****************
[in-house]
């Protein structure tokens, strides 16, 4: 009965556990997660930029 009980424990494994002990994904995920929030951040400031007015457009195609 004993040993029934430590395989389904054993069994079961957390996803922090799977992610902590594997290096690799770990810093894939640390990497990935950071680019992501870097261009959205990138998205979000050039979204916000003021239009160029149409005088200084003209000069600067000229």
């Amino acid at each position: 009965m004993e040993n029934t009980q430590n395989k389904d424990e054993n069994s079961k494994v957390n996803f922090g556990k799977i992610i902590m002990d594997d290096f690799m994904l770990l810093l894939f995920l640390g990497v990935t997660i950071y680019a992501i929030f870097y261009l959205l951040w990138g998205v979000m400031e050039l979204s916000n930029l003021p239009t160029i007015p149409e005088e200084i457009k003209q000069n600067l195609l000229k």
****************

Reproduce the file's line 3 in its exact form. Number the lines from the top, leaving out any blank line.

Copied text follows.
């Amino acid at each position: 009965m004993e040993n029934t009980q430590n395989k389904d424990e054993n069994s079961k494994v957390n996803f922090g556990k799977i992610i902590m002990d594997d290096f690799m994904l770990l810093l894939f995920l640390g990497v990935t997660i950071y680019a992501i929030f870097y261009l959205l951040w990138g998205v979000m400031e050039l979204s916000n930029l003021p239009t160029i007015p149409e005088e200084i457009k003209q000069n600067l195609l000229k």